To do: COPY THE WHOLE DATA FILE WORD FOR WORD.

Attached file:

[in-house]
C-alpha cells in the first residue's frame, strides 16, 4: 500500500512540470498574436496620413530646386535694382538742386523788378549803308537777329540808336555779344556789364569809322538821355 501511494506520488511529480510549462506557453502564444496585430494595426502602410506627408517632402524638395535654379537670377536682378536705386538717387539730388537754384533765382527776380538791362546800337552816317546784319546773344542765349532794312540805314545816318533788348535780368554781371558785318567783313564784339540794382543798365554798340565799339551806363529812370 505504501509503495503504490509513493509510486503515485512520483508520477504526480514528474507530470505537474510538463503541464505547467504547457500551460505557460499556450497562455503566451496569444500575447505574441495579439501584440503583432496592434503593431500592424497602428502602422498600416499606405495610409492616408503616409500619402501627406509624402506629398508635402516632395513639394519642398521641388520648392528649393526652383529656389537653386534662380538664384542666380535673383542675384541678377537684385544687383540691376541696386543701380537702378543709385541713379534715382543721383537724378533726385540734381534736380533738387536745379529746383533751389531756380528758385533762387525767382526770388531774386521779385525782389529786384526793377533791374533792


[in-house]
C-alpha cells in the first residue's frame, strides 16, 4: 500500500512540470498574436496620413530646386535694382538742386523788378549803308537777329540808336555779344556789364569809322538821355 501511494506520488511529480510549462506557453502564444496585430494595426502602410506627408517632402524638395535654379537670377536682378536705386538717387539730388537754384533765382527776380538791362546800337552816317546784319546773344542765349532794312540805314545816318533788348535780368554781371558785318567783313564784339540794382543798365554798340565799339551806363529812370 505504501509503495503504490509513493509510486503515485512520483508520477504526480514528474507530470505537474510538463503541464505547467504547457500551460505557460499556450497562455503566451496569444500575447505574441495579439501584440503583432496592434503593431500592424497602428502602422498600416499606405495610409492616408503616409500619402501627406509624402506629398508635402516632395513639394519642398521641388520648392528649393526652383529656389537653386534662380538664384542666380535673383542675384541678377537684385544687383540691376541696386543701380537702378543709385541713379534715382543721383537724378533726385540734381534736380533738387536745379529746383533751389531756380528758385533762387525767382526770388531774386521779385525782389529786384526793377533791374533792